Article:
Compromise having been exhausted, both sides agreed to adjudicate the matter. The Kentucky Court of Appeals found that the General Assembly had acted legally in declaring Goebel the winner of the election. That decision was appealed to the Supreme Court. Arguments were presented April 30, 1900, and on May 21, the justices decided 8–1 not to hear the case, allowing the Court of Appeals' decision to stand.[13] The lone dissension was that of Associate Justice John Marshall Harlan, a Kentucky native.[9] Federal courts Supreme Court Chief Justice Associate Justices Elections Presidential elections Midterm elections Political Parties Democratic Republican Third parties State & Local government Governors Legislatures (List) State Courts Counties, Cities, and Towns Other countries Politics Portal      The Supreme Court of the United States (SCOTUS) is the highest judicial body in the... is the 120th day of the year (121st in leap years) in the Gregorian calendar. ... Year 1900 (MCM) was an exceptional common year starting on Monday (link will display the full calendar) of the Gregorian calendar, but a leap year starting on Saturday of the Julian calendar. ... May 21 is the 141st day of the year (142nd in leap years) in the Gregorian calendar. ... This is about the pre-World-War-I US Supreme Court justice; for his grandson, the mid-20th-century holder of the same position, see John Marshall Harlan II. John Marshall Harlan (June 1, 1833 – October 14, 1911) was an American Supreme Court associate justice. ...


Trials and investigations

During the ensuing assassination investigation, suspicion naturally focused on deposed governor Taylor. Seeing an indictment looming, he fled to Indianapolis, Indiana.[7] The governor of Indiana refused to extradite Taylor, and he was never able to be questioned about his knowledge of the plot to kill Goebel. Taylor became a successful lawyer in Indiana, and was pardoned in 1909 by Beckham's successor, Republican Augustus E. Willson.[10] Nickname: Location in the state of Indiana Coordinates: County Marion Founded 1821 Government  - Mayor Bart Peterson (D) Area  - City  372 sq mi (963. ... Official language(s) English Capital Indianapolis Largest city Indianapolis Area  Ranked 38th  - Total 36,418 sq mi (94,321 km²)  - Width 140 miles (225 km)  - Length 270 miles (435 km)  - % water 1. ... Augustus Everett Willson (October 13, 1846 – August 24, 1931) was the thirty-sixth governor of Kentucky. ...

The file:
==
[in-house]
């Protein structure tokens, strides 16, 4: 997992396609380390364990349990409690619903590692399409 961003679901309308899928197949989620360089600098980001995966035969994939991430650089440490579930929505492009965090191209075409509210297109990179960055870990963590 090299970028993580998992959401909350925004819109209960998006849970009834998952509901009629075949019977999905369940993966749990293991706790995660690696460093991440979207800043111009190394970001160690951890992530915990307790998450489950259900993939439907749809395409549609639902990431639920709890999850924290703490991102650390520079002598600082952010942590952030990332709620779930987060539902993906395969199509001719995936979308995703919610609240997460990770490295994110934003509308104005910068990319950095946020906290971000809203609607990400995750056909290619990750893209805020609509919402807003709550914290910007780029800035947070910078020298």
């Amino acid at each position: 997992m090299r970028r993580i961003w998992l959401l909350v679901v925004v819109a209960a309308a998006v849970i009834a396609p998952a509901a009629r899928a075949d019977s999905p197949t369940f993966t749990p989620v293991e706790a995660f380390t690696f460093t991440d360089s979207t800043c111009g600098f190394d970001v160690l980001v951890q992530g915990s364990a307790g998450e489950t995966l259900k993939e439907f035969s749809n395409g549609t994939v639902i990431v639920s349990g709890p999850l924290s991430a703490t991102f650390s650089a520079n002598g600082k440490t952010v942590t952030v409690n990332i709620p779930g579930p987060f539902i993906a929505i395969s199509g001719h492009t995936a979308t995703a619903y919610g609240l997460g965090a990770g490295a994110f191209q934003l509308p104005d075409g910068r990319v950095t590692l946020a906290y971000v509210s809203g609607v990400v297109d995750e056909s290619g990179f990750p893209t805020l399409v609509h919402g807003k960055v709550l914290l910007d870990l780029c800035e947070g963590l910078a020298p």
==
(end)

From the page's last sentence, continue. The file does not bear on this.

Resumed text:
Sixteen people, including Taylor, were eventually indicted in the assassination of Governor Goebel. Three accepted immunity from prosecution in exchange for testimony. Only 5 ever went to trial, two of those being acquitted.[4] Convictions were handed down against Taylor's Secretary of State Caleb Powers, Henry Youtsey, and Jim Howard. The prosecution charged that Powers was the mastermind, having a political opponent killed so that his boss, Governor Taylor, could stay in office. Youtsey was an alleged intermediary, and Howard, who was said to have been in Frankfort to seek a pardon from Taylor for the killing of a man in a family feud,[10] was accused of being the actual assassin.[4] In several countries, Secretary of State is a senior government position. ... Caleb Powers (February 1, 1869 - July 25, 1932) was a United States Representative from Kentucky and the first Secretary of State of Kentucky convicted as an accessory to murder. ...


The trials were fraught with irregularities. All three judges were pro-Goebel Democrats,[10] and at one point the juror pool of 368 people was found to have only 8 Republicans. Republican appeals courts overturned Powers' and Howard's convictions, though Howard was tried and convicted twice more, and Powers was tried three more times, resulting in two convictions and a hung jury. Both men were pardoned in 1908 by Governor Augustus E. Willson. This article or section does not cite its references or sources. ...